Child’s Pose is a primary pose in yoga, providing a stretch for the hips, ankles and thighs. When coupled with a lat (Latissumus Dorsi) stretch, it becomes a powerhouse stretch for any athlete looking to improve their performance. Before we begin, let’s talk about the proper breathing, correct breathing while stretching can increase the quality and effectiveness of the stretch tenfold, so pay close attention to the instructions below to maximize your breath.
Setup / Cues
- To begin, kneel on the floor and sit back onto your heels.
- Separate your knees about hip distance apart (or wider depending on your current mobility) on the floor and on the exhale; fold and draw your chest to the floor with your arms straight out in front of you.
- Remain in this position and breathe. On each inhale slowly pull the belly in which will cause your back to round slightly and on your exhale release your torso and deepen the fold. Hold for three beep breaths.
- On the third exhale, beginning the movement from your lat, walk your fingers while keeping your arms straight towards the opposite wall.
- With each exhale, deepen the stretch by pulling and opening up further with your lats. Walk your hands toward the opposite wall (as opposed to just your fingers, this only assists in direction).
- On the third exhale, walk your fingers back to center while keeping your arms straight. Hold for three more breaths, keeping your arms extended and repeat on the other side.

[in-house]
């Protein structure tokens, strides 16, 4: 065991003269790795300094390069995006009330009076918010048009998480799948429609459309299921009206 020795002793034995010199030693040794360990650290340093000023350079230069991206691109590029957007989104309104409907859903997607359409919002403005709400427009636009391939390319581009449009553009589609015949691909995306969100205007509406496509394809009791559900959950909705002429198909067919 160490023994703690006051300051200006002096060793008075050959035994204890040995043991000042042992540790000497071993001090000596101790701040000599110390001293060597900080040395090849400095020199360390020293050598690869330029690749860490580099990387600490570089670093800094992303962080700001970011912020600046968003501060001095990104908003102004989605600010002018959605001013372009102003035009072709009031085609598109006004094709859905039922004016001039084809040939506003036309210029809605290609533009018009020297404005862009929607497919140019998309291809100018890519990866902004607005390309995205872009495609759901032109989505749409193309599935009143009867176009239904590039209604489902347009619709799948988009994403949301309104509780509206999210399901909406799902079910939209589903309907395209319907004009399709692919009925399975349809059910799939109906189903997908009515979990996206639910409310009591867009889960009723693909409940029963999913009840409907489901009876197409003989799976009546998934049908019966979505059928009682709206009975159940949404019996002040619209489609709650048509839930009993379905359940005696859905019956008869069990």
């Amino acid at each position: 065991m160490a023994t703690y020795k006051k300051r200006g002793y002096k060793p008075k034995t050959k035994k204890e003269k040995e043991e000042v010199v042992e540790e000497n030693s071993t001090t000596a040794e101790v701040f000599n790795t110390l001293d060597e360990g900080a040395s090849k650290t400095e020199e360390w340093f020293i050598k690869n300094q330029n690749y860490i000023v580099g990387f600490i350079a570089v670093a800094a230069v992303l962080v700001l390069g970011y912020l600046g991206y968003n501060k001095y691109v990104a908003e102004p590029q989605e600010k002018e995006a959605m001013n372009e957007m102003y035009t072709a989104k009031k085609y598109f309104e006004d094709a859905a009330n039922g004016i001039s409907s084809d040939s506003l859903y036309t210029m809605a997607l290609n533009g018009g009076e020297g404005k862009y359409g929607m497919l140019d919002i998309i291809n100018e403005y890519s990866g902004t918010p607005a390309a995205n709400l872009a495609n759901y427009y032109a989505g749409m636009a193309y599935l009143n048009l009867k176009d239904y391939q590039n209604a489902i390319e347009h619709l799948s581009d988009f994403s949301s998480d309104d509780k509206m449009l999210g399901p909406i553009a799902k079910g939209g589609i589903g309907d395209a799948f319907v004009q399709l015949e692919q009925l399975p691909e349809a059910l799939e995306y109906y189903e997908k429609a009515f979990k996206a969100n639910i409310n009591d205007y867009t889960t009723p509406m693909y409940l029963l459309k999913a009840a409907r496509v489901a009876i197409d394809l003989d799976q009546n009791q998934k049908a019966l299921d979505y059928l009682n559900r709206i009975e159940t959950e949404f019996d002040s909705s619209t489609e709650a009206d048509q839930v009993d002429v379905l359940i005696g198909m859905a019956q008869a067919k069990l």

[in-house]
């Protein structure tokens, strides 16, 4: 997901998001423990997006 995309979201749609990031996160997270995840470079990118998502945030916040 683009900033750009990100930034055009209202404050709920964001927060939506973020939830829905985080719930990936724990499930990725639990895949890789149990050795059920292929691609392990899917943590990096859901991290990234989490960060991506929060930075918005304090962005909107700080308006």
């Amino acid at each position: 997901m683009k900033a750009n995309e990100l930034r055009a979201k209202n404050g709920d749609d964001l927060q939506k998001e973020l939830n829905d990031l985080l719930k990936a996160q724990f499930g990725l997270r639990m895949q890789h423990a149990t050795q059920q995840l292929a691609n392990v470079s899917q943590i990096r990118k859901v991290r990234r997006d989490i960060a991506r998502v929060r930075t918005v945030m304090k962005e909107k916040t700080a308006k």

This stretch is a great warm up for the entire body before your weightlifting session. Only go so deep as you feel a solid stretch. Discomfort is expected, but you should not feel pain, sharp or otherwise.
If this stretch becomes too intense for your lower body, change your seated position. Come up and instead stack the hips over knees and do the same stretch in what is called Puppy Pose.
Do you have an mobility concern or area that you would like to see addressed?
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Sandra Arechaederra has actively practiced yoga for years but maintains a focus on its application for improving athletic performance. Sandra is an accomplished Olympic weightlifter in her own right, having medaled at the 2010 USA National Championship Meet, she continues her work with the California Strength weightlifting team on a weekly basis for mobility training and runs a mobility program implemented with the California Strength NFL Combine Prep Class every year. Sandra has her 200 RYT credential as a certified Yoga Teacher.